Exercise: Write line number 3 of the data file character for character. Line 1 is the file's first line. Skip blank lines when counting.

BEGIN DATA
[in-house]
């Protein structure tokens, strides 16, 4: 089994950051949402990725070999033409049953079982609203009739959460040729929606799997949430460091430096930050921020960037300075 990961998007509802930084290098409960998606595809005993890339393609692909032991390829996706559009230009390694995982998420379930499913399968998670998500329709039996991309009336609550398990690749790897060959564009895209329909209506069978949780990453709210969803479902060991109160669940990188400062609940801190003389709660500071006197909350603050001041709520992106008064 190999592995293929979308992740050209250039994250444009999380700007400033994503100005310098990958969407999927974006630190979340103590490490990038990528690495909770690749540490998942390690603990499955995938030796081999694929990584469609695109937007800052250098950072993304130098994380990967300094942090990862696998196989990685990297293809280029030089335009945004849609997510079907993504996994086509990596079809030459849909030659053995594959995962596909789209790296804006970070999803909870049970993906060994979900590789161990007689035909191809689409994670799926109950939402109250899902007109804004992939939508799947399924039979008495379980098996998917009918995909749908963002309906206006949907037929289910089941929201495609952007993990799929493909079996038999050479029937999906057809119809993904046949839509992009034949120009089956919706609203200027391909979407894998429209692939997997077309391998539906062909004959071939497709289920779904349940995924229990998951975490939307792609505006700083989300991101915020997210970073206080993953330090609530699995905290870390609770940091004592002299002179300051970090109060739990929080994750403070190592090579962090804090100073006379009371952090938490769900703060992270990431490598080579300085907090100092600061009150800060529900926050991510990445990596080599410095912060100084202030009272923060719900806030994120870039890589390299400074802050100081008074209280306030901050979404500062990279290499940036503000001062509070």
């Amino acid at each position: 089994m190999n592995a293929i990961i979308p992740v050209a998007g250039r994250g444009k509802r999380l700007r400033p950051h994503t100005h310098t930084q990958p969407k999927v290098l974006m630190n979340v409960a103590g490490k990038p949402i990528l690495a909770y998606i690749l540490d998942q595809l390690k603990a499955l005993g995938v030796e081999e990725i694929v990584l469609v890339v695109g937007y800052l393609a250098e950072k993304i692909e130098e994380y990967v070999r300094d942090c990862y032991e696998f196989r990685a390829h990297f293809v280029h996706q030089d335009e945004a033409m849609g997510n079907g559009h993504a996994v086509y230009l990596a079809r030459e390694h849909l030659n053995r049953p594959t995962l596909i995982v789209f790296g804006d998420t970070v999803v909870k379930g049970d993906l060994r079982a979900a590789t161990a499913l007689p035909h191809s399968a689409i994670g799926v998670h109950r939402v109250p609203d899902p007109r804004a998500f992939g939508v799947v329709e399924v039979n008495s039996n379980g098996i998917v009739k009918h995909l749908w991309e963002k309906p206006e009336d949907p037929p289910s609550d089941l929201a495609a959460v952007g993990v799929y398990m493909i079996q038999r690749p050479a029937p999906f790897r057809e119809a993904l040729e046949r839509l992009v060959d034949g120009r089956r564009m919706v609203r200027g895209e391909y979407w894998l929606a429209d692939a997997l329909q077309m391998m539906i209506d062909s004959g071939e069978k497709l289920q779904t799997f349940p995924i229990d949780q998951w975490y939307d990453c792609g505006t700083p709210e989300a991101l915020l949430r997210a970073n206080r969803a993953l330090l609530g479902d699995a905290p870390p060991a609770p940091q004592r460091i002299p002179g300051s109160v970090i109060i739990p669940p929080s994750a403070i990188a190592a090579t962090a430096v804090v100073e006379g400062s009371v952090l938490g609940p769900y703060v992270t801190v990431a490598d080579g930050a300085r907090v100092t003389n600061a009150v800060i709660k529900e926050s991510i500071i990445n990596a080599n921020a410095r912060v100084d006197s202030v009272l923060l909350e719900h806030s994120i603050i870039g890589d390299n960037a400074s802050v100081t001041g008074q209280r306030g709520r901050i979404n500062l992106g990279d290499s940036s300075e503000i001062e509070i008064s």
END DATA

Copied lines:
């Amino acid at each position: 089994m190999n592995a293929i990961i979308p992740v050209a998007g250039r994250g444009k509802r999380l700007r400033p950051h994503t100005h310098t930084q990958p969407k999927v290098l974006m630190n979340v409960a103590g490490k990038p949402i990528l690495a909770y998606i690749l540490d998942q595809l390690k603990a499955l005993g995938v030796e081999e990725i694929v990584l469609v890339v695109g937007y800052l393609a250098e950072k993304i692909e130098e994380y990967v070999r300094d942090c990862y032991e696998f196989r990685a390829h990297f293809v280029h996706q030089d335009e945004a033409m849609g997510n079907g559009h993504a996994v086509y230009l990596a079809r030459e390694h849909l030659n053995r049953p594959t995962l596909i995982v789209f790296g804006d998420t970070v999803v909870k379930g049970d993906l060994r079982a979900a590789t161990a499913l007689p035909h191809s399968a689409i994670g799926v998670h109950r939402v109250p609203d899902p007109r804004a998500f992939g939508v799947v329709e399924v039979n008495s039996n379980g098996i998917v009739k009918h995909l749908w991309e963002k309906p206006e009336d949907p037929p289910s609550d089941l929201a495609a959460v952007g993990v799929y398990m493909i079996q038999r690749p050479a029937p999906f790897r057809e119809a993904l040729e046949r839509l992009v060959d034949g120009r089956r564009m919706v609203r200027g895209e391909y979407w894998l929606a429209d692939a997997l329909q077309m391998m539906i209506d062909s004959g071939e069978k497709l289920q779904t799997f349940p995924i229990d949780q998951w975490y939307d990453c792609g505006t700083p709210e989300a991101l915020l949430r997210a970073n206080r969803a993953l330090l609530g479902d699995a905290p870390p060991a609770p940091q004592r460091i002299p002179g300051s109160v970090i109060i739990p669940p929080s994750a403070i990188a190592a090579t962090a430096v804090v100073e006379g400062s009371v952090l938490g609940p769900y703060v992270t801190v990431a490598d080579g930050a300085r907090v100092t003389n600061a009150v800060i709660k529900e926050s991510i500071i990445n990596a080599n921020a410095r912060v100084d006197s202030v009272l923060l909350e719900h806030s994120i603050i870039g890589d390299n960037a400074s802050v100081t001041g008074q209280r306030g709520r901050i979404n500062l992106g990279d290499s940036s300075e503000i001062e509070i008064s």